[VIEWPOINT]The North fires, the South fiddles

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[VIEWPOINT]The North fires, the South fiddles

The aftershocks have continued to reverberate for a week after North Korea’s launch last week of seven missiles. North Korea has succeeded in shifting the world’s attention from Tehran to Pyongyang with a coup of fireworks on an early summer’s night. If Kim Jong-il, North Korea’s defense commission chairman, intended to let the world know “Iran is not the only problem, North Korea is an even more serious problem,” then he has attained his goal 100 percent.
If Mr. Kim intended to destabilize the international order in Northeast Asia, he has accomplished that goal to a certain degree. With internationalrelations as with people, the true nature of a relationship is revealed when there is a crisis.
As Northeast Asia’s instability comes to light, the powers in the region are busy forming a faction of their own. The United States and Japan are in cahoots with each other and North Korea seems to be supported by China and Russia. South Korea is in the uneasy situation of half-isolation. Between the maritime powers and the continental forces, it seems that South Korea is at a loss over which one to side with. It is no different from the situation at the end of the Joseon Dynasty, which became the arena of competition among the world powers.
As we can see from the words of Japan’s foreign minister, Daro Aso, who said jokingly, “I think I have to say thank you to Kim Jong-il,” the present situation is favorable to Japan whether North Korea succumbs to international pressure or not.
For the Japanese, the threat from North Korean missiles was already a pressing issue. And for Chief Cabinet Secretary Shinzo Abe, who is likely to be the next prime minister, this is the chance of a lifetime. A strong response against North Korea will be beneficial not only for enhancing his image and increasing his political assets, but also to smooth Japan’s road toward becoming an ordinary country and a military power. For Mr. Abe, it is like killing two birds with one stone.
For the United States too, there is nothing disadvantageous. First of all, the North Korean long-range missile, Taepodong-2, is no threat to the United States. And Washington now has the chance to readjust its North Korea policy.
The burden of reviving the six-party talks on North Korea’s nuclear development program is now completely on China’s shoulders. Since China has expressed its opposition to the adoption of a UN Security Council resolution sanctioning North Korea, China has to take overall responsibility if it fails to induce North Korea to the negotiating table.
The United States can choose, after watching what China does with North Korea, to go to the Security Council if China fails to persuade the North, and jump on the bandwagon of success if it succeeds. If China fails to persuade the North to return but still chooses to exercise its veto power alone, Washington speculates the political burden on China will be too heavy even for China to bear.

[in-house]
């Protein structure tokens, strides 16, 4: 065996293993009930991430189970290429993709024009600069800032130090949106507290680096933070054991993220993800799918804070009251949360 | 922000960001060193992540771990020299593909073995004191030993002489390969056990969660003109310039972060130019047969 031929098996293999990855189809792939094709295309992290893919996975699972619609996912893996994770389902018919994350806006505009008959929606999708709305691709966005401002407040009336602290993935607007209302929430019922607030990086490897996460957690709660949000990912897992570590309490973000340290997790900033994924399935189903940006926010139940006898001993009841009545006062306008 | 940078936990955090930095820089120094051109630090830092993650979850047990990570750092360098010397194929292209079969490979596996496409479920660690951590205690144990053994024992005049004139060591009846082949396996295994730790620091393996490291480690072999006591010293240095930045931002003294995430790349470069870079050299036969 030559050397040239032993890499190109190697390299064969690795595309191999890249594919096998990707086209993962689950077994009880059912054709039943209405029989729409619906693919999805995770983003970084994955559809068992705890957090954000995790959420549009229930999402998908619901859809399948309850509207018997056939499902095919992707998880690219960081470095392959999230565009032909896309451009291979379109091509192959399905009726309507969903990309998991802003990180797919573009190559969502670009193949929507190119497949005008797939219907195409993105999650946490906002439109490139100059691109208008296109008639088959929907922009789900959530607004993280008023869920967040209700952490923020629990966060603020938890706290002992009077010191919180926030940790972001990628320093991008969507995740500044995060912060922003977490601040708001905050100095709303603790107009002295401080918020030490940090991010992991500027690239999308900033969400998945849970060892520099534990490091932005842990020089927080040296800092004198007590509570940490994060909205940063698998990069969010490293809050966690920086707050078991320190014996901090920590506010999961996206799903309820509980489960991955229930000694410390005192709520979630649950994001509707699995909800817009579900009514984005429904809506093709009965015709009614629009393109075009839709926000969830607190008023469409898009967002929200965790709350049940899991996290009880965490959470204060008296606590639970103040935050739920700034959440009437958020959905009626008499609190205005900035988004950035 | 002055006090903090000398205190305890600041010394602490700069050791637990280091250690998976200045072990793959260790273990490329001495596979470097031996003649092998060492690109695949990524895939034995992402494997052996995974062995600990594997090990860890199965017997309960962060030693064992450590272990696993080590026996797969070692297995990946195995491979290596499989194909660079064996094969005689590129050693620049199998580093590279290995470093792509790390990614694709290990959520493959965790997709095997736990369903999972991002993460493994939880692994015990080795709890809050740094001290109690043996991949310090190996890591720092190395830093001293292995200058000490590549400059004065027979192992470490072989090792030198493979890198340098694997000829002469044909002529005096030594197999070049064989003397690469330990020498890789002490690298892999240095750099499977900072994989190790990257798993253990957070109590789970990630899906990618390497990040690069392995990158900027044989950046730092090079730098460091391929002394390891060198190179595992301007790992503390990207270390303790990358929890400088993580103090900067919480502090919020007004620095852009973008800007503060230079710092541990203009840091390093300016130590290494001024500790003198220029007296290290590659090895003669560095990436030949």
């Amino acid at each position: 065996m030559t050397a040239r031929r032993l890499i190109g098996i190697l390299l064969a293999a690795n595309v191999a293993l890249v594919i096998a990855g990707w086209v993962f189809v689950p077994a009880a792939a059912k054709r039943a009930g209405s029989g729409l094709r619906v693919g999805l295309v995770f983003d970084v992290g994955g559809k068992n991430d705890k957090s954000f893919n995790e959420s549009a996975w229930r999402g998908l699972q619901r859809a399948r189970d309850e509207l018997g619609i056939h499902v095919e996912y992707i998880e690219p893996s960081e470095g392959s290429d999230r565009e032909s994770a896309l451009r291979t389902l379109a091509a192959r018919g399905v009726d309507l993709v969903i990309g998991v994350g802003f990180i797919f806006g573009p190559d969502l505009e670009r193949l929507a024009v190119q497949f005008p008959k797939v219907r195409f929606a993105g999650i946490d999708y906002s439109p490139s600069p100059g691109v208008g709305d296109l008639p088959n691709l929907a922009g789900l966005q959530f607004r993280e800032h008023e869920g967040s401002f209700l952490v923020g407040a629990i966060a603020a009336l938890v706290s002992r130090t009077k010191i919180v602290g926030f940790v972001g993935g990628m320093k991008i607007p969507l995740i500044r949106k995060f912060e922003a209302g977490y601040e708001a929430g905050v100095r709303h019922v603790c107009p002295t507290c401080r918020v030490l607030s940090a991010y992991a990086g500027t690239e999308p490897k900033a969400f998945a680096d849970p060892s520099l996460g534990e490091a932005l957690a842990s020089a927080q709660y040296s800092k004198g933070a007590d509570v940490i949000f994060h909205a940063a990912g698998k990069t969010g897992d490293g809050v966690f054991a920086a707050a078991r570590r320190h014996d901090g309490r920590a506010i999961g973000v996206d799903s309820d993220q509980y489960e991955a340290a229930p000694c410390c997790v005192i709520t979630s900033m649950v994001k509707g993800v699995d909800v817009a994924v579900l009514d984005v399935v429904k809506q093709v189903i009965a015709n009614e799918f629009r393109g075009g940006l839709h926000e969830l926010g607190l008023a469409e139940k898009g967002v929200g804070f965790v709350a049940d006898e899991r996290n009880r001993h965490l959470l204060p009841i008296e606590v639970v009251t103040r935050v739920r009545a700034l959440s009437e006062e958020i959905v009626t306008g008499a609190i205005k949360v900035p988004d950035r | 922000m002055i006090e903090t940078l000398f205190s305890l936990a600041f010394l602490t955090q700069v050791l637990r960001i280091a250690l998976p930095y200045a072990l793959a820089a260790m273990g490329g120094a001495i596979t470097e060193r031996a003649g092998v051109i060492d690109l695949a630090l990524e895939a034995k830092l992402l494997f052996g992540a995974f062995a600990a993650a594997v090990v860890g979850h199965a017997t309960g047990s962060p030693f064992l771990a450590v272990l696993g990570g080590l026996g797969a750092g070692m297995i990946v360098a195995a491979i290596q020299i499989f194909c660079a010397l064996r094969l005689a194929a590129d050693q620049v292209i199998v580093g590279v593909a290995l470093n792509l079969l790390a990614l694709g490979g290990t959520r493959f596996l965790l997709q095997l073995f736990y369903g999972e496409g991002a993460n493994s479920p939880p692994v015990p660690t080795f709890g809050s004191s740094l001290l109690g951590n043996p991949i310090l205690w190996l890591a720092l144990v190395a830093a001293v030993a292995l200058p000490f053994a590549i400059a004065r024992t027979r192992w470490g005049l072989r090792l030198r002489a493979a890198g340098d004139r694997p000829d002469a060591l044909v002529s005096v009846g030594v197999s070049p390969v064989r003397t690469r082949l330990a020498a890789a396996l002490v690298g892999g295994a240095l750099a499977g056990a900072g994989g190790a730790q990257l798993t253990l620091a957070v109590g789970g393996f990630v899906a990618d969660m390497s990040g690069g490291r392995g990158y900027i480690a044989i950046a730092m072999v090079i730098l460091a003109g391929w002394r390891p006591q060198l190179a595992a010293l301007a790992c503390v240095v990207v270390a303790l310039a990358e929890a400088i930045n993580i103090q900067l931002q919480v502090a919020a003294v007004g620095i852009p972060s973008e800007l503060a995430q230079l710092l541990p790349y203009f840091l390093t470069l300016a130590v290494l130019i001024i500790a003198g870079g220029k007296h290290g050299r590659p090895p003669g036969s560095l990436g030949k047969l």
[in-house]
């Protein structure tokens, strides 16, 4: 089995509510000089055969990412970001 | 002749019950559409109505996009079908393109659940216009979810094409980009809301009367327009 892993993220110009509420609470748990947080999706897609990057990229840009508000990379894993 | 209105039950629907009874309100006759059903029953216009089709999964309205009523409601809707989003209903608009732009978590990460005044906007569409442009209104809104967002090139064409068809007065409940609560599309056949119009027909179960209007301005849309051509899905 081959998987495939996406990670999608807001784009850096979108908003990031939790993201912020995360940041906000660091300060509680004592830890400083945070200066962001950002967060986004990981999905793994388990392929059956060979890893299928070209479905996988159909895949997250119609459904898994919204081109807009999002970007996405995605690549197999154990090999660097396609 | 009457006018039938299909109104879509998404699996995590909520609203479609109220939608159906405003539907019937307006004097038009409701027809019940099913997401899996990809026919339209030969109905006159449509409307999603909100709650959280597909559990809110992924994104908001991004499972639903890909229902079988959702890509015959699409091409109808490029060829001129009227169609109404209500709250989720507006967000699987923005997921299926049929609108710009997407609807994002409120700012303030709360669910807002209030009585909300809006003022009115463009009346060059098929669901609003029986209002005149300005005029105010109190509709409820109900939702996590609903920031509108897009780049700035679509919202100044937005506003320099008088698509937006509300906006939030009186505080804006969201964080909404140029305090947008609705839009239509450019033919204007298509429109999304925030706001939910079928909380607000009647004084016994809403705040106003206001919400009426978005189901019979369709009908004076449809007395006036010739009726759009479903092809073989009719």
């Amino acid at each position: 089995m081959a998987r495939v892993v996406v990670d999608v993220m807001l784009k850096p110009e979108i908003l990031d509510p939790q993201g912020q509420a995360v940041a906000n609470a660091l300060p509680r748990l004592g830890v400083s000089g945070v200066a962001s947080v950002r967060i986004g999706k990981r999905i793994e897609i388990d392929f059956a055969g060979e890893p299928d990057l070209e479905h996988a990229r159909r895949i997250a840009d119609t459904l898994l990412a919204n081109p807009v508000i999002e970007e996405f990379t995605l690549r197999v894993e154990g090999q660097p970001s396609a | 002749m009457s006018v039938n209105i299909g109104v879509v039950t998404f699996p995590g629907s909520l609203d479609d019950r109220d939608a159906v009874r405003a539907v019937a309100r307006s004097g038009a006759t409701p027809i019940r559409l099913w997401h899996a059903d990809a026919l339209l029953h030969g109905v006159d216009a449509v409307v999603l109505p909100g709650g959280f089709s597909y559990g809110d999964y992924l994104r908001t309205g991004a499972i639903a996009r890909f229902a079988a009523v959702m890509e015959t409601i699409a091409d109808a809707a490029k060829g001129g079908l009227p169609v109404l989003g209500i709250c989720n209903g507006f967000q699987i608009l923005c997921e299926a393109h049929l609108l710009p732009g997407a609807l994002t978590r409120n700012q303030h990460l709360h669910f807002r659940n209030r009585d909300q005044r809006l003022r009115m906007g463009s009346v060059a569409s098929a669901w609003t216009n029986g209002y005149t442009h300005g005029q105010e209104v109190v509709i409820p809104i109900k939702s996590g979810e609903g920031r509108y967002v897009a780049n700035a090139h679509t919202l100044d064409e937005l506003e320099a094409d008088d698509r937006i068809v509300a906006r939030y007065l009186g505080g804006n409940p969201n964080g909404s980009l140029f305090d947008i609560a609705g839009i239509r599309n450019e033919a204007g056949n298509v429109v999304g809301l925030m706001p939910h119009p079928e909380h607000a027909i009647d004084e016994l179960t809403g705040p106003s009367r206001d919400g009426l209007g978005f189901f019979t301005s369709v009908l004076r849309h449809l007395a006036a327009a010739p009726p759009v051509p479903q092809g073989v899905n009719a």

So, Wu Dawei, the Chinese vice foreign minister who came to Pyongyang for a five-day visit to try to persuade North Korea’s leadership to return to the talks, has a heavy burden. The future of the North Korean missile crisis depends on his ability to accomplish his goal.
In the course of the current missile crisis, South Korea’s diplomacy has become an object of study among diplomats stationed in Seoul. Some diplomats even say South Korea is the most damaged victim of the missile launches. There are also many who say that it is difficult to understand why South Korea, which does not have a seat on the Security Council, publicly opposes adopting the resolution. They say that Foreign Minister Ban Ki-moon, who is aiming to be the next secretary general of the United Nations, should know better than anyone that Chapter 7 of the Charter, which is quoted in the draft resolution, does not automatically lead to military sanctions.
What could be necessary at a time like this would be “strategic silence,” but South Korea has swiftly jumped on the same boat with China. It means South Korea can easily be put in a difficult position.
Diplomats in Seoul also say they cannot understand how the North Korean missile crisis became a diplomatic war between South Korea and Japan.
Although it is clearly excessive and wrong that Japan even mentioned a pre-emptive attack on North Korean missile sites, they say criticizing the Japanese response as “creating a fuss” can be interpreted as confusing the focus by escalating the conflict.
Instead of scolding a younger brother who broke the window glass of the next-door neighbor, it is like protesting against the neighbor for swearing at the brother.
There is also criticism that there is no diplomacy in South Korea.
Even if we put aside the Blue House, it is frustrating to see that even the Ministry of Foreign Affairs and Trade, where professional diplomats are gathered, does not take the proper action but makes unnecessary gestures. I wonder whether the words of encouragement of President George W. Bush that the “next UN secretary general will hail from Asia,” will be a consolation.

* The writer is an editorial writer and traveling correspondent of the JoongAng Ilbo.


by Bae Myung-bok
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